Legal Advice? What Legal Advice? Byron Council’s Fawlty Towers Moment
There was one moment at last Thursday’s Council meeting when you could hear a pin drop.
It was just after Cr Sol Ibrahim blurted out that everyone should be worried about the legal advice regarding the Coastal Zone Management Plan Byron Bay Embayment (CZMP BBE).
Everyone in the room started listening very closely, because well, there has been no legal advice tabled. So what does Cr Ibrahim know that everyone else doesn’t?
For those not up to speed, the CZMP BBE is a major coastal policy that, in part, aims to give legal certainty to a handful of beachfront Belongil landowners.
Their erosion hotspot home/holiday investment would get official seawall protection, and that would move us closer to Gold Coast-style coastal management.
The down side? Council doesn’t have the budget of the Gold Coast.
There are no sand-nourishment mitigation plans for the expected loss of an iconic beach. And there is no legal advice as to liability with a proposed 1.1km seawall affecting the adjacent Elements resort.
Regardless, Cr Ibrahim and his four supporting councillors would very much like for this to be approved ASAP, and provided the least amount of time for the public to assess the plans. That closed June 14.
Cr Ibrahim’s blurt all came about after Cr Duncan Dey (Greens) put a motion forward for a public poll on the Shire’s highly politicised CZMP BBE.
With the September 10 council elections looming, Cr Dey suggests the Electoral Commissioner could administer a poll that would accompany elections.
Councillor Dey told the chamber that Cr Paul Spooner explained the situation well previously. ‘It has been five years to develop a plan, over a problem that has been going for over 30 years, and three weeks [were given] for the community to comment.’
‘I don’t think it’s appropriate or adequate. And we have the perfect forum in which to gauge the community feeling on this.’ Cr Dey’s motion, like many before it, was later shot down in flames by the five in control of the chamber.
Cr Ibrahim responded by explaining that the question was not clear enough for a poll.
He gave examples of CSG and marriage equality and then compared it to the question posed – which was: ‘Do you support the removal of rock walls from the present 1.1km length of beach at Belongil?’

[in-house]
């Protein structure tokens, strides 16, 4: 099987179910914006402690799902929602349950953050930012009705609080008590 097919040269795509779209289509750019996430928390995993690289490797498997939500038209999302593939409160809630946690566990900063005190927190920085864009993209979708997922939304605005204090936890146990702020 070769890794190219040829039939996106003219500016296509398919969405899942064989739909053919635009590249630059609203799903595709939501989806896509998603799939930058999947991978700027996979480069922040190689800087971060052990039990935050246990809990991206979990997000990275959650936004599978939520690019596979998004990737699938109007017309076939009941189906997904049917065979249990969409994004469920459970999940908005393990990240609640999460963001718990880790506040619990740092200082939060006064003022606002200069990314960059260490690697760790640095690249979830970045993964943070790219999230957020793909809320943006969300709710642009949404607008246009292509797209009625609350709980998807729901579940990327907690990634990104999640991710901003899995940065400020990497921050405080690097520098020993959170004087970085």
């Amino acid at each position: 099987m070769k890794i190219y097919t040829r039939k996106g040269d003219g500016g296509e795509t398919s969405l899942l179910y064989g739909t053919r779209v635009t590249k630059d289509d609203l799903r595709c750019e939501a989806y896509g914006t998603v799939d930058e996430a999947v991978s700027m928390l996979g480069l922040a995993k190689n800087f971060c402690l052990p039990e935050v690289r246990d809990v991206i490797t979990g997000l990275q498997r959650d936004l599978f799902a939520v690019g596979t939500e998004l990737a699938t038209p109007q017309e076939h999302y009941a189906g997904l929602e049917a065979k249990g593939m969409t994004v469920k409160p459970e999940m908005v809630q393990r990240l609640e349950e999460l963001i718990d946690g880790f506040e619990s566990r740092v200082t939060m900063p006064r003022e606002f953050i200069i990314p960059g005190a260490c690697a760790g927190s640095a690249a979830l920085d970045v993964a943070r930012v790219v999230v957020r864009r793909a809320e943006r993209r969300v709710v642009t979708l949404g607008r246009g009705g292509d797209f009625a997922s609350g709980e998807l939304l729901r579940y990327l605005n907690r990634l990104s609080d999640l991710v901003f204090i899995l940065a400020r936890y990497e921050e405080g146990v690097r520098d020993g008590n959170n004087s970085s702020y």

‘By whom?’ Cr Ibrahim asked, ‘At what cost? Is it legally possible? Is it binding on Council? Are there court cases still to be heard? The questions go on and on and on.
‘We’re still waiting for legal advice that this council resolved to seek in April.
‘I believe the cost has come back – the quote – so exorbitant that staff don’t really appear to know what to do with it, okay?
‘We don’t have the most basic answers to questions… the Supreme Court is yet to determine a matter we’re embroiled in… it goes on and on. I was going to ask Councillor Woods whether a poll had been conducted in 2012, when the previous CZMP was put up.
‘Did we ask the community then whether they supported the removal of rock walls? No we didn’t. But now we need to – I wonder why.’
Cr Ibrahim then said that the previous CZMP under a previous council – which favoured planned retreat but which was pulled at the last minute – only allocated three paragraphs to properties that do not have conditions on them for planned retreat.
‘[The previous CZMP] says it will rely on section 121 (B) of the [Environmental] Planning Assessment Act .
Cr Ibrahim said that section of the Act deals with structures that are a danger to the public or are dilapidated.
He argued that the houses in question could not be considered as a danger or dilapidated owing to their being protected already by a seawall that can withstand a one-in- fifty-year event.
‘And we are going to go to the Land and Environment Court and convince a judge that that building is a danger to the public? And on that basis we are going to order its demolition? The chances are zero to none. And even if so, you would have to run the same case for every single property.’
After he finished speaking, the mayor immediately asked staff to clarify what legal advice had been tabled, given no-one else appeared to have been given any.
General manager (GM) Ken Gainger replied that he received a note from legal service co-ordinator Ralph James earlier in the week, ‘expressing some real concerns about the implications and cost implications for preparing that advice.’
‘My advice to him was to prepare a report for the next meeting,’ he said.
The mayor then asked, ‘Why is it that Cr Ibrahim seems to know information that we don’t? How did that happen?’ The GM replied that he had ‘no idea’.
‘I’ve had no conversations with any councillors about this,’ Mr Gainger said.
‘I can’t speak for Mr James, but find it surprising if he did.’